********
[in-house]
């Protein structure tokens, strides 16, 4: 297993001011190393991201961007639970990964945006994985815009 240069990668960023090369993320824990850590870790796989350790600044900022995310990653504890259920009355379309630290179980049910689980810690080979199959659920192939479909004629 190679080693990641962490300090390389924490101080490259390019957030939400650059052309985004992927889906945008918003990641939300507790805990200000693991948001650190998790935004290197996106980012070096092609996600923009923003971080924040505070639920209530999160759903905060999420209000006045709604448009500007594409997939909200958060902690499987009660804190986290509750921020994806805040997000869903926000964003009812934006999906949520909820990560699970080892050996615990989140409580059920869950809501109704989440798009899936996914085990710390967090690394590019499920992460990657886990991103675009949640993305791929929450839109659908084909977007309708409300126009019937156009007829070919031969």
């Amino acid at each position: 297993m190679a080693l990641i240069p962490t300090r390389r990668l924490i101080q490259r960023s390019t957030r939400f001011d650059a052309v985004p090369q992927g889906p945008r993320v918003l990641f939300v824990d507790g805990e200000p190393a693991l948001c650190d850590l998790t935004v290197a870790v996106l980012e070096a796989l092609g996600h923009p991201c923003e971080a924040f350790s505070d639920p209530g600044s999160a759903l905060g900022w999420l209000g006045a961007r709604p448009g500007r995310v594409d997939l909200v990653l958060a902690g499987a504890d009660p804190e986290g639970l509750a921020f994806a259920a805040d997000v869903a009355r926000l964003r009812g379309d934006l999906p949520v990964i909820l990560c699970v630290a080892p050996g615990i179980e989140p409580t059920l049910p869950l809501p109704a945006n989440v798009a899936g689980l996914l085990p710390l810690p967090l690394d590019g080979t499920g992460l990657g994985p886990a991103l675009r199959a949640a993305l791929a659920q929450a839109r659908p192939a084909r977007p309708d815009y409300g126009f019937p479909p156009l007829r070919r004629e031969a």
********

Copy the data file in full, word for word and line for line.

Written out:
[in-house]
């Protein structure tokens, strides 16, 4: 297993001011190393991201961007639970990964945006994985815009 240069990668960023090369993320824990850590870790796989350790600044900022995310990653504890259920009355379309630290179980049910689980810690080979199959659920192939479909004629 190679080693990641962490300090390389924490101080490259390019957030939400650059052309985004992927889906945008918003990641939300507790805990200000693991948001650190998790935004290197996106980012070096092609996600923009923003971080924040505070639920209530999160759903905060999420209000006045709604448009500007594409997939909200958060902690499987009660804190986290509750921020994806805040997000869903926000964003009812934006999906949520909820990560699970080892050996615990989140409580059920869950809501109704989440798009899936996914085990710390967090690394590019499920992460990657886990991103675009949640993305791929929450839109659908084909977007309708409300126009019937156009007829070919031969």
């Amino acid at each position: 297993m190679a080693l990641i240069p962490t300090r390389r990668l924490i101080q490259r960023s390019t957030r939400f001011d650059a052309v985004p090369q992927g889906p945008r993320v918003l990641f939300v824990d507790g805990e200000p190393a693991l948001c650190d850590l998790t935004v290197a870790v996106l980012e070096a796989l092609g996600h923009p991201c923003e971080a924040f350790s505070d639920p209530g600044s999160a759903l905060g900022w999420l209000g006045a961007r709604p448009g500007r995310v594409d997939l909200v990653l958060a902690g499987a504890d009660p804190e986290g639970l509750a921020f994806a259920a805040d997000v869903a009355r926000l964003r009812g379309d934006l999906p949520v990964i909820l990560c699970v630290a080892p050996g615990i179980e989140p409580t059920l049910p869950l809501p109704a945006n989440v798009a899936g689980l996914l085990p710390l810690p967090l690394d590019g080979t499920g992460l990657g994985p886990a991103l675009r199959a949640a993305l791929a659920q929450a839109r659908p192939a084909r977007p309708d815009y409300g126009f019937p479909p156009l007829r070919r004629e031969a």